Our gardening forebears meant watermelon to be the juicy, barefoot taste of a hot summer's end, just as a pumpkin is the trademark fruit of late October. Most of us accept the latter, and limit our jack-o'-latern activities to the proper botanical season. Waiting for a watermelon is harder. It's tempting to reach for melons,
Without darkness, nothing comes to birth, As without light, nothing flowers. May Sarton Gerry throws open the curtains in the bedroom and I see an outline of mountains across the valley visible through the smoke this morning. That’s improvement, and a good start to the week. Still, I feel the need to dig through my
Remember sun? It doesn’t take long before the oppressive smoke that forces us indoors begins to affect our mental health. When the apocalyptic-like days linger, I begin to wonder what it might be like if, for some reason, the absence of sunshine was just the way it was. It’s not a pretty thing to consider.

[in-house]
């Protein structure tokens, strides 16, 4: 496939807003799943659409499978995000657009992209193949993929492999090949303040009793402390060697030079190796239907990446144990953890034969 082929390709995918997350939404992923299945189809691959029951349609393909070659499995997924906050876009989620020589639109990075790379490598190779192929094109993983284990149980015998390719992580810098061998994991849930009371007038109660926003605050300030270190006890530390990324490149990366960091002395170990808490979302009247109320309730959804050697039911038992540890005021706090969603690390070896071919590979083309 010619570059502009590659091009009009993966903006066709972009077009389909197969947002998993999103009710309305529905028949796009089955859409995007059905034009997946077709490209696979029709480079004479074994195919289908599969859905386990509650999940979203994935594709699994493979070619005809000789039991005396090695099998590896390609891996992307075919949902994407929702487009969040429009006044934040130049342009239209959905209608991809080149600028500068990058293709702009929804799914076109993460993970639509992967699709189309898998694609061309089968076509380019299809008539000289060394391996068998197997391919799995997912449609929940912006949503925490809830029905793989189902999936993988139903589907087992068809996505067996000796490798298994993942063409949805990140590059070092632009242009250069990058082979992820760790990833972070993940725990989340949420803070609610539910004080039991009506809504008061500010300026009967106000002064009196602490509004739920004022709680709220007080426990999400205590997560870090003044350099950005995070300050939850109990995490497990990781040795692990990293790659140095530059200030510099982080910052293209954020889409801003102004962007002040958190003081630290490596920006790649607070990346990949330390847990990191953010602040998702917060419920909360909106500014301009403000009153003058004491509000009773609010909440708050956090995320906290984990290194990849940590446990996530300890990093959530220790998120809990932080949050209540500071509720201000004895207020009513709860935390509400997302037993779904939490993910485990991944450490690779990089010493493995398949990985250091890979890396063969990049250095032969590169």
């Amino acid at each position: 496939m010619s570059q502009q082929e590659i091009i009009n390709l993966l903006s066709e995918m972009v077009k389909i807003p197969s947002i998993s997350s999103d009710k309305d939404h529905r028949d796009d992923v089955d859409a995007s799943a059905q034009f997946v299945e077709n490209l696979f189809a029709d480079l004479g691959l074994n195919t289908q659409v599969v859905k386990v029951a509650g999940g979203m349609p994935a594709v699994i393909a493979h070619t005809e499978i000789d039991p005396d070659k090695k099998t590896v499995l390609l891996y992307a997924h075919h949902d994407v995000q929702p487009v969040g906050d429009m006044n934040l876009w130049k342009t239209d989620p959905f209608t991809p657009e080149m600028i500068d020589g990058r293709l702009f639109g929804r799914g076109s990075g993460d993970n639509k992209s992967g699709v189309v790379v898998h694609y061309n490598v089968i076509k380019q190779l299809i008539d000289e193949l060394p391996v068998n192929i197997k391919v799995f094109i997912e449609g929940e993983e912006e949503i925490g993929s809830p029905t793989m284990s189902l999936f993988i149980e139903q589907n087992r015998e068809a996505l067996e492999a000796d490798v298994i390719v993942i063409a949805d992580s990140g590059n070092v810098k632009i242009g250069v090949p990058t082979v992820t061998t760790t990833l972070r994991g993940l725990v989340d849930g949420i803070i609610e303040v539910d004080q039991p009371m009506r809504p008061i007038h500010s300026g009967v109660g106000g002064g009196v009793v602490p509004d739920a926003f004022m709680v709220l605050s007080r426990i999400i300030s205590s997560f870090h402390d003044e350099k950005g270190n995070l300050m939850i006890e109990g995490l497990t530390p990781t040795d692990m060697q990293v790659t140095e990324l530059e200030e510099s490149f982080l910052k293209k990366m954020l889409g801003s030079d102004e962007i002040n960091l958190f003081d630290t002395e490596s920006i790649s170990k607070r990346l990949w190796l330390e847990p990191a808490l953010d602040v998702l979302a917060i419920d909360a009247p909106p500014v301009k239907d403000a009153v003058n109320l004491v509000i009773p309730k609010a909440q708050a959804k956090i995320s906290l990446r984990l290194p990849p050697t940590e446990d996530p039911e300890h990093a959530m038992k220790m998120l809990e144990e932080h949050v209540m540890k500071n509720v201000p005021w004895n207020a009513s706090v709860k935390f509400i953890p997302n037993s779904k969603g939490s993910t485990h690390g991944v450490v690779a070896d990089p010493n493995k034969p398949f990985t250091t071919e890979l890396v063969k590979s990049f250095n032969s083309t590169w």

My advice to you is not to inquire why or whither, but just enjoy your ice cream while it is on your plate. Thornton Wilder I surrender. The air conditioner is going on today. As much as I appreciate fresh air and the laid back, nostalgic feeling that open doors and windows evokes, too much
Summer afternoon—summer afternoon; to me those have always been the two most beautiful words in the English language. Henry James It’s hot. Kamloops hot. Hot as in it’s still 37C/99F at 8:00 in the evening when we’re driving home, having enjoyed supper and play in the park, and a stop to water the dry and
Summer afternoon—summer afternoon; to me those have always been the two most beautiful words in the English language. Henry James I’m sitting in the waiting room at the optometrist’s office, on a relatively warm afternoon (it’s maybe 30C / 86 F) and a woman asks me how I like the heat. ”I love it! How
Some people walk in the rain, others just get wet. Roger Miller The garden is happy on this cool and wet morning. It will be happier (as will I) when the heat returns in a few days. I’m anticipating great growth—in both of us. For now, simple gratitude for what is.